Thursday, October 29, 2020
Renewable Energy News

Snowy Hydro credit rating downgraded because of global downturn and low rainfall forecasts – ABC News

By Staff , in Hydropower , at September 29, 2020

Snowy Hydro is facing an uphill battle, struggling against mounting costs for its landmark Snowy 2.0 hydropower project, the global economic downturn affecting energy prices, and poor short-term rainfall projections.

Credit ratings agency S&P has downgraded Snowy Hydro’s long-term issuer credit rating from A- to BBB+ and suggested additional Federal Government support for the Commonwealth-owned company may be required.

S&P points to “weak hydrological conditions” reducing Snowy Hydro’s power generation, which will be exacerbated by lower wholesale energy prices across the board because of the economic downturn caused by COVID-19.

The downturn also has longer-term implications for Snowy 2.0, which relies on a large price difference between peak and off-peak wholesale power prices for its profitability.

Snowy 2.0 is the expansion of the Snowy Mountains Hydro Scheme, which involves constructing a new underground power station between the Talbingo and Tantagara reservoirs in the Kosciuszko National Park.

S&P’s report notes “timely and adequate support from the Commonwealth will be critical in maintaining the financial metrics within our expectations for the ratings”.

It also hints the Federal Government may need to forgo dividend payments from Snowy Hydro, saying “flexibility” on dividends “remains vital in the event of of a prolonged weak operating environment”.

Finance Minister Mathias Cormann told the ABC the Commonwealth’s equity commitment and dividend policy remains unchanged.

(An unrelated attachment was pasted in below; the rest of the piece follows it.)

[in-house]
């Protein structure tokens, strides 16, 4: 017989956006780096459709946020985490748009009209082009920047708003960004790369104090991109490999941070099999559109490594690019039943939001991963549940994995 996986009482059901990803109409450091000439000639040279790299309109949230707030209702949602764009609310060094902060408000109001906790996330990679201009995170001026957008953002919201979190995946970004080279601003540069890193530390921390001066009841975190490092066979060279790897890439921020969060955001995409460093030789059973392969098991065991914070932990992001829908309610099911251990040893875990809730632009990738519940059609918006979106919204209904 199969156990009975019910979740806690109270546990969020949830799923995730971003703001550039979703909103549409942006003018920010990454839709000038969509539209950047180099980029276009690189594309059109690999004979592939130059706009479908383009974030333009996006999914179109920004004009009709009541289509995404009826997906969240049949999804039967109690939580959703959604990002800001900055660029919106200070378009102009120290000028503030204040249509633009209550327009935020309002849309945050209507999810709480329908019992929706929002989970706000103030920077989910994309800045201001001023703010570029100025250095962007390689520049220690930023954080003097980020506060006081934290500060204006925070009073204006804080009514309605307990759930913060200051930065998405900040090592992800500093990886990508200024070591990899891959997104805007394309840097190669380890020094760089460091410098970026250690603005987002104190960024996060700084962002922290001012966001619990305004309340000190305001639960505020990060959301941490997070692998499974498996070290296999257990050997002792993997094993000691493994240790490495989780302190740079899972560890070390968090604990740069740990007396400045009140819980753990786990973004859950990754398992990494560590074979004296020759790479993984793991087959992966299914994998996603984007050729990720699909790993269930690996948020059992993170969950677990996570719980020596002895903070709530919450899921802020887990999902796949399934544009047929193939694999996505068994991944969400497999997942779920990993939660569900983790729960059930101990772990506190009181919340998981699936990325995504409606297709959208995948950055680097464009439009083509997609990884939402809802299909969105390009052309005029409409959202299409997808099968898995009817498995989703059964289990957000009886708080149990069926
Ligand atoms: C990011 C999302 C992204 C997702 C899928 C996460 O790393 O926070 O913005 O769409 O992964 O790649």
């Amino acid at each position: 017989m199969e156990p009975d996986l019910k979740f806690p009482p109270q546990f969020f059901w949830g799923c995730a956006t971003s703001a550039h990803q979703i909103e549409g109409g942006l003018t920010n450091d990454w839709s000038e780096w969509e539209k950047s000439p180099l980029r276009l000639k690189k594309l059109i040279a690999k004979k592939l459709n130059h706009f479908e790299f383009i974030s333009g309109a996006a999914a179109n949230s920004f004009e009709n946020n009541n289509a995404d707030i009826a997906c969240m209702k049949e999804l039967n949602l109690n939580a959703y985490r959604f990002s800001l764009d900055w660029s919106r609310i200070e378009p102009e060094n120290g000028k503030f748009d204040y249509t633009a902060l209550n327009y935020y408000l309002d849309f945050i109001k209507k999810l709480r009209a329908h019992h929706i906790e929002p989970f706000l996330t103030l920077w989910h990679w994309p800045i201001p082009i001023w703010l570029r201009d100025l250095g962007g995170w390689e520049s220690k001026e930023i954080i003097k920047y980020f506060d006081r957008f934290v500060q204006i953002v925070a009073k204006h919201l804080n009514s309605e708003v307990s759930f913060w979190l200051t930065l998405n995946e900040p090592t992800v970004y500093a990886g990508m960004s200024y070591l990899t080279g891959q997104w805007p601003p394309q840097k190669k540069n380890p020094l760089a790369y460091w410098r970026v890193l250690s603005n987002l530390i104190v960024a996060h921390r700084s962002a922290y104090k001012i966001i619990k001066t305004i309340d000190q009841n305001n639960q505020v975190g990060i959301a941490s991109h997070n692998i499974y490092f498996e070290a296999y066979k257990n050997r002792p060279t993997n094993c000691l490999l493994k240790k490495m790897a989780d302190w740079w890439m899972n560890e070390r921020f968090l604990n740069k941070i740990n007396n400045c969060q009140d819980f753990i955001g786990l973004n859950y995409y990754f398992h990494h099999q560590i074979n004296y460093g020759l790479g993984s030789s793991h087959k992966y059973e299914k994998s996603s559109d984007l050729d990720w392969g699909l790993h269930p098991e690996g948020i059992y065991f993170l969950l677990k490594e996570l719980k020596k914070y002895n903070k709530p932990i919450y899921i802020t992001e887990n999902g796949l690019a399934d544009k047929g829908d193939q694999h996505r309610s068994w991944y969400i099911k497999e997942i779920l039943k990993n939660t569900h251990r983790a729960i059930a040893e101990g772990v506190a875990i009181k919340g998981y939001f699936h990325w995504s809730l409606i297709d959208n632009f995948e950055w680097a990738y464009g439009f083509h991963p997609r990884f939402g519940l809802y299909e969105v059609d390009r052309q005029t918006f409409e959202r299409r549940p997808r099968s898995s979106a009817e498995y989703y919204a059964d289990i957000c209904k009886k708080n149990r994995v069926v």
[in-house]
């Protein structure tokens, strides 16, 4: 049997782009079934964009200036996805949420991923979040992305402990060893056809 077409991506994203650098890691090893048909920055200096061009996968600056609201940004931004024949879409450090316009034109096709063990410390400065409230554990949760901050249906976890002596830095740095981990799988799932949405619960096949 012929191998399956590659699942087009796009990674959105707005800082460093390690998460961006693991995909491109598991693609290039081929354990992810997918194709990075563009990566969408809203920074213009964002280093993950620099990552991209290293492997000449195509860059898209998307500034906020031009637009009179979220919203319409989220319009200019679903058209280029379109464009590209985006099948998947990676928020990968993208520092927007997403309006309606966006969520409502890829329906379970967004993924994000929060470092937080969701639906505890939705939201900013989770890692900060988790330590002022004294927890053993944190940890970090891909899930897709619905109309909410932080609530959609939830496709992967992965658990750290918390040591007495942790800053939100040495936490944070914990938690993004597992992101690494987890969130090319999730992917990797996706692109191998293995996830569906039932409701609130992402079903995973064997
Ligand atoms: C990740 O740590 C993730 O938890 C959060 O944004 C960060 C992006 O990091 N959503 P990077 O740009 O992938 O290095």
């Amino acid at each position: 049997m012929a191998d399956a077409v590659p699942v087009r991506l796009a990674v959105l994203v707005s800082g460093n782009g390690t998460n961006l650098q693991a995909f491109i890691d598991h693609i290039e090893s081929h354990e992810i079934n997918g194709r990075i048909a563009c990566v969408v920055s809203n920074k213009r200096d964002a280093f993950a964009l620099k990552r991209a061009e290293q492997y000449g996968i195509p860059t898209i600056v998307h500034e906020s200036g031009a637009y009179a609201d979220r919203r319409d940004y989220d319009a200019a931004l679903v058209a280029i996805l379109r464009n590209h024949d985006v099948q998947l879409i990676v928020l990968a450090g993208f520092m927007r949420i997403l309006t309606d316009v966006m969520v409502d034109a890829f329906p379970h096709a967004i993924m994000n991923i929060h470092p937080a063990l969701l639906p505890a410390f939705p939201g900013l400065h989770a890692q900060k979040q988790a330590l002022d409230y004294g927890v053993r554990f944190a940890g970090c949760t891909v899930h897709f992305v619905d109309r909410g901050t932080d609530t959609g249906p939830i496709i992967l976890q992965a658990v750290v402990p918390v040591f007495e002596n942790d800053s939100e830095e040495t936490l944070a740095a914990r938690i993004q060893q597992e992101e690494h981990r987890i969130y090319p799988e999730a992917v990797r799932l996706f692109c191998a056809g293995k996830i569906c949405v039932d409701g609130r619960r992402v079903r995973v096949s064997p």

“The pressures from COVID-19 and the decline in forward wholesale prices being experienced by energy companies are not unique to Snowy Hydro’s operating environment,” Senator Cormann said in a statement.

“S&P Global has noted that the stable outlook on Snowy Hydro reflects its view that the company, with strong oversight by its shareholders, will effectively manage its balance sheet amid the weakened operating environment, while capex peaks for Snowy 2.0.”

Mounting costs see price reach $6 billion

The Commonwealth has already provided $1.38 billion in equity for Snowy 2.0, which is now expected to cost as much as $6.2 billion.

Former prime minister Malcolm Turnbull originally suggested Snowy 2.0 could cost as little as $2 billion, but a subsequent feasibility study put the cost at $3.8 – $4.5 billion.

By the time contracts were signed, the cost had already risen to $5.6 billion, and continues to rise.

An additional $100 million in costs were added as part of the environmental approval process, with Snowy Hydro required to protect threatened species and undertake habitat rehabilitation after construction is complete.

The company is also facing an extensive repair bill after the summer bushfires swept through the Snowy 2.0 construction site and company town Cabramurra.

Ratings agencies cold on gas plan

S&P has also poured cold water on Prime Minister Scott Morrison’s idea of having Snowy Hydro build a gas power plant in the Hunter Valley.

Earlier this month, Mr Morrison demanded electricity generators come up with a plan for 1,000 megawatts of new dispatchable energy in time for the end of 2023.

If not, he threatened the Federal Government would intervene by getting Snowy Hydro to build a gas power plant at Kurri Kurri, which is a significant concern for S&P.

“We expect that Snowy will not undertake any other major projects [such as additional gas-fired generation] in a manner that would place pressure on the balance sheet of the company, or without appropriate support from the shareholders,” S&P said.

The credit ratings agency went on to say it is “unlikely” the BBB+ rating will improve any time soon. 

Senator Cormann noted Snowy Hydro was developing plans, but said “any decision to progress this proposal is subject to further considerations by the Snowy Hydro Board and the Government”.